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Home Office Launches Pilot of Seasonal Agricultural Workers Scheme

Posted by: Gherson Immigration

Home Office Launches Pilot of Seasonal Agricultural Workers Scheme

On 6 September 2018, the Home Secretary, Sajid Javid, and the Environmental Secretary, Michael Gove, launched a two-year pilot scheme to support UK farmers. 

The scheme will allow non-EU migrant workers to work on farms and then return after six months.  The pilot scheme will begin in spring 2019 and will allow the recruitment of up to 2,500 non-EU workers.

Two scheme operators, who will oversee the placement of the workers, will run the Seasonal Workers pilot scheme.  Details on who the scheme operators are have not yet been released and will follow in due course.  

Sajid Javid, the Home Secretary, stated that “This pilot will ensure farmers have access to the seasonal labour they need to remain productive and profitable during busy times of the year” and added that he is “committed to having an immigration system that reduces migration to substantial levels, supports all industry and ensures we welcome those who benefit Britain”. 

The announcement comes as British Summer Fruits, the industry body representing companies that supply fresh berries in UK supermarkets are reporting staff shortages of 10-20%.  The National Farmers Union (NFU) estimates that 60,000 seasonal workers are employed in UK horticulture every year, with approximately 67% having previously come from Romania and Bulgaria, 23% from other countries in the EU and just 1% from the UK itself.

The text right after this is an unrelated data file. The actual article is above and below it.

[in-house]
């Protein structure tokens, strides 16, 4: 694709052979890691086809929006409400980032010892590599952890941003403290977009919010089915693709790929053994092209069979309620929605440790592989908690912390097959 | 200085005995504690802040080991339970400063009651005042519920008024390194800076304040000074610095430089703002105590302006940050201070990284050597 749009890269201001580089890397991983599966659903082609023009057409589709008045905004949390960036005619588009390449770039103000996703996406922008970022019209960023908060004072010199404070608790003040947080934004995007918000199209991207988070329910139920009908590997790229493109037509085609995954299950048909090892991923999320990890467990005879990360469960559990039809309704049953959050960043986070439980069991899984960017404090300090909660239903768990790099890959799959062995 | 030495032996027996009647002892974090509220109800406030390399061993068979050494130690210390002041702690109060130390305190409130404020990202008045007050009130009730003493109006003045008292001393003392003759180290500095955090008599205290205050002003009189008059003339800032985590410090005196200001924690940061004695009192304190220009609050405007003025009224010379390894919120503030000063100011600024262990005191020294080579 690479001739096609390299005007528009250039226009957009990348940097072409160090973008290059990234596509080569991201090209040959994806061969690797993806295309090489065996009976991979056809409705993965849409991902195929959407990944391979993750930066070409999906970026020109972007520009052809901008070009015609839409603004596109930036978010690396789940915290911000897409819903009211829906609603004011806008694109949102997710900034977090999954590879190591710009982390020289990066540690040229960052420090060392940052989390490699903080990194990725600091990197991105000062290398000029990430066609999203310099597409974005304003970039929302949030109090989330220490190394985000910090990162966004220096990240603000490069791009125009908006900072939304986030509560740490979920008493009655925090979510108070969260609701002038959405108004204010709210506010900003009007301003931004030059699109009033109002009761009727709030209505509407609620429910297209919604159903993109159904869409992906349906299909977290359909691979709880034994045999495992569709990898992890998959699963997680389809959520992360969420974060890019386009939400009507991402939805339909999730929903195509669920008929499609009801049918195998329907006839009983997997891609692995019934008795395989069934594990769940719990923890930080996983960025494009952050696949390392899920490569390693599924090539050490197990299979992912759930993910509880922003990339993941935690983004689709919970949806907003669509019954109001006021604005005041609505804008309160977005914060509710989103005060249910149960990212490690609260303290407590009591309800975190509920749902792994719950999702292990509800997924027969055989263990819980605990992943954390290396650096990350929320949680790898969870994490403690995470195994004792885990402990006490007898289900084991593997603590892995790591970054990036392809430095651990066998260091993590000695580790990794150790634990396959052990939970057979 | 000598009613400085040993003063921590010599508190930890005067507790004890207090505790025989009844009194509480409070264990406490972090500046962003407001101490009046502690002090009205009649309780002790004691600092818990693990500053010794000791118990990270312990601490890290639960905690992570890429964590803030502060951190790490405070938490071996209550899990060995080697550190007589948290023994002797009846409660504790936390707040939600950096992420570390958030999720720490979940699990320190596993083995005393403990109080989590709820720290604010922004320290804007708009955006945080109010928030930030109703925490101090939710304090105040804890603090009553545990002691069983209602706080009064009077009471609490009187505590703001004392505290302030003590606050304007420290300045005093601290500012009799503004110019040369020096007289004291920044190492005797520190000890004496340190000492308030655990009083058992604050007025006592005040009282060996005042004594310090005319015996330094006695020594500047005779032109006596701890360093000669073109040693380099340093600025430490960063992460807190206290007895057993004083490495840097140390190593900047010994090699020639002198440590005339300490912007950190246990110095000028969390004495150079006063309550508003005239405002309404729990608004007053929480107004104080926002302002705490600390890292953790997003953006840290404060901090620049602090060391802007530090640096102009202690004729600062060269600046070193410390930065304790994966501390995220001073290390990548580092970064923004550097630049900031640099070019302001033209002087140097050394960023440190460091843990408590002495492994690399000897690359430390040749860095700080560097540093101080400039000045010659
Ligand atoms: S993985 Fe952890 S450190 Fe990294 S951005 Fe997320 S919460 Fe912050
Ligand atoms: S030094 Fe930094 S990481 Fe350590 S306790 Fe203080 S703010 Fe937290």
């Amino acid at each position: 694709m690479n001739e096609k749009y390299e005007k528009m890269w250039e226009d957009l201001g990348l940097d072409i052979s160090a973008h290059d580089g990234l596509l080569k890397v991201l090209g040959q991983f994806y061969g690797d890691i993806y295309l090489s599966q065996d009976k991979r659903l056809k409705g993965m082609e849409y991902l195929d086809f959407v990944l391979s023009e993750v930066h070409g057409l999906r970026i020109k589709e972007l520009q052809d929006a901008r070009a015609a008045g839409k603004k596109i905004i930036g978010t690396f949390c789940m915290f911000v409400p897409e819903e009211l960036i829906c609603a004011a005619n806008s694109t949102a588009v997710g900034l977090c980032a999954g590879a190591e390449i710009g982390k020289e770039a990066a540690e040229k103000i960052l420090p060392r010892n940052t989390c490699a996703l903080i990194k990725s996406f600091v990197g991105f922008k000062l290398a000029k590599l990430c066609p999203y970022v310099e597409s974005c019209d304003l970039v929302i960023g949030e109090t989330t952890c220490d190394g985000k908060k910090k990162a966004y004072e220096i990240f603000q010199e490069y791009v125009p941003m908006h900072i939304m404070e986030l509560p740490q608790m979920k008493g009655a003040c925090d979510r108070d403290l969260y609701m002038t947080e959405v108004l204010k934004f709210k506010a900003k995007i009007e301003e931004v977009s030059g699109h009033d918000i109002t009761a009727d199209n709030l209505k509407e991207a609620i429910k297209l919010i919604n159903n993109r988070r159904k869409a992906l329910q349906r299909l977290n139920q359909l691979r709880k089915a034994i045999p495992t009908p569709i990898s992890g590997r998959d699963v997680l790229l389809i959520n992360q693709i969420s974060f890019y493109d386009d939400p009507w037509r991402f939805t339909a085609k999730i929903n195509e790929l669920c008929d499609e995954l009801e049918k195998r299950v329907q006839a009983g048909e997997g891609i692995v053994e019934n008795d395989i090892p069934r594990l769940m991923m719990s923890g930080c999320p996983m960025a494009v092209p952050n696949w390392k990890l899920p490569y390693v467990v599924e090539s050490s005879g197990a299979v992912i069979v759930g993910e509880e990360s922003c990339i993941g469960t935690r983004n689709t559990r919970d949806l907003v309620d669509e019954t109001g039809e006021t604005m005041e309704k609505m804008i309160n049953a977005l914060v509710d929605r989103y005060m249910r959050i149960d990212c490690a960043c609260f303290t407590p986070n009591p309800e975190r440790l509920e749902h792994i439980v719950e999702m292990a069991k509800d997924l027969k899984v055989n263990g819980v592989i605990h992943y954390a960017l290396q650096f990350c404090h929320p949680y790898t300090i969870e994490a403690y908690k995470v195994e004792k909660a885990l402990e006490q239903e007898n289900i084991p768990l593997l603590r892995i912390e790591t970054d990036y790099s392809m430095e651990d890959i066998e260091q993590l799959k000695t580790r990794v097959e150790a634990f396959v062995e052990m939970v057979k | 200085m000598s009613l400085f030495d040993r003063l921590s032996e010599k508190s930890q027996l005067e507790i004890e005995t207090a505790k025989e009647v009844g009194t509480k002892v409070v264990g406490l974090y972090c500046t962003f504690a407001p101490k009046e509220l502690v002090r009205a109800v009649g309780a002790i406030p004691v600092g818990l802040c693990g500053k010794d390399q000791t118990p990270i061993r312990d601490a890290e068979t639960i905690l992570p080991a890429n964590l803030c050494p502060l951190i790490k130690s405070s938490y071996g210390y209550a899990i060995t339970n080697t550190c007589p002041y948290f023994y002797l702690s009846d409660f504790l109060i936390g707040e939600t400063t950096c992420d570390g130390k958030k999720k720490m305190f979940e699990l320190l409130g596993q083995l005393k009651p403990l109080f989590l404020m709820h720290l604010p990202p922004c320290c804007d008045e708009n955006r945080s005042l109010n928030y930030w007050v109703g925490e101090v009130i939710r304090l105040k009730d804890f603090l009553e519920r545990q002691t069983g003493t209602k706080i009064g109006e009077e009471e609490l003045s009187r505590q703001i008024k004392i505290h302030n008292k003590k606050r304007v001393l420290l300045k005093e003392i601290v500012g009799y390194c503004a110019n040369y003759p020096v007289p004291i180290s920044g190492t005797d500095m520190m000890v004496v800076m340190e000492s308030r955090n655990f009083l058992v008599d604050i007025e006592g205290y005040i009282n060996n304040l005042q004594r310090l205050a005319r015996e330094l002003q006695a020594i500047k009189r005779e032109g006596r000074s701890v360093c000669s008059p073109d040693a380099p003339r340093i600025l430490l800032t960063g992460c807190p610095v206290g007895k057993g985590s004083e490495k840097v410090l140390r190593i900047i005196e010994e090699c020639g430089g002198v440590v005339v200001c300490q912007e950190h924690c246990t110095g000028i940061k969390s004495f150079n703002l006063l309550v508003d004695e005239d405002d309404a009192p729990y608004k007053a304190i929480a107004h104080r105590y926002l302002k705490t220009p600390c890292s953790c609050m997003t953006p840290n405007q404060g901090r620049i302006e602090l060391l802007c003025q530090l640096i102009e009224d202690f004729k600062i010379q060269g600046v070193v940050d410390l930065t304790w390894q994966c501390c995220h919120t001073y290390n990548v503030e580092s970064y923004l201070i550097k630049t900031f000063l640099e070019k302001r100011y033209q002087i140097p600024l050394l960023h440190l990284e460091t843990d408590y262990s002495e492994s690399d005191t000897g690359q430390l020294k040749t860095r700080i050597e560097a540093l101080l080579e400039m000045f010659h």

The promise of an additional 2,500 workers will not fill the shortage but many believe that it is a step in the right direction, with the NFU branding the scheme as a “major victory”.   

This is one of the first indications of how the Home Office may deal with labour shortages post Brexit.  

 

 

The information in this blog is for general information purposes only and does not purport to be comprehensive or to provide legal advice. Whilst every effort is made to ensure the information and law is current as of the date of publication it should be stressed that, due to the passage of time, this does not necessarily reflect the present legal position. Gherson accepts no responsibility for loss which may arise from accessing or reliance on information contained in this blog. For formal advice on the current law please don’t hesitate to contact Gherson. Legal advice is only provided pursuant to a written agreement, identified as such, and signed by the client and by or on behalf of Gherson.

©Gherson 2018

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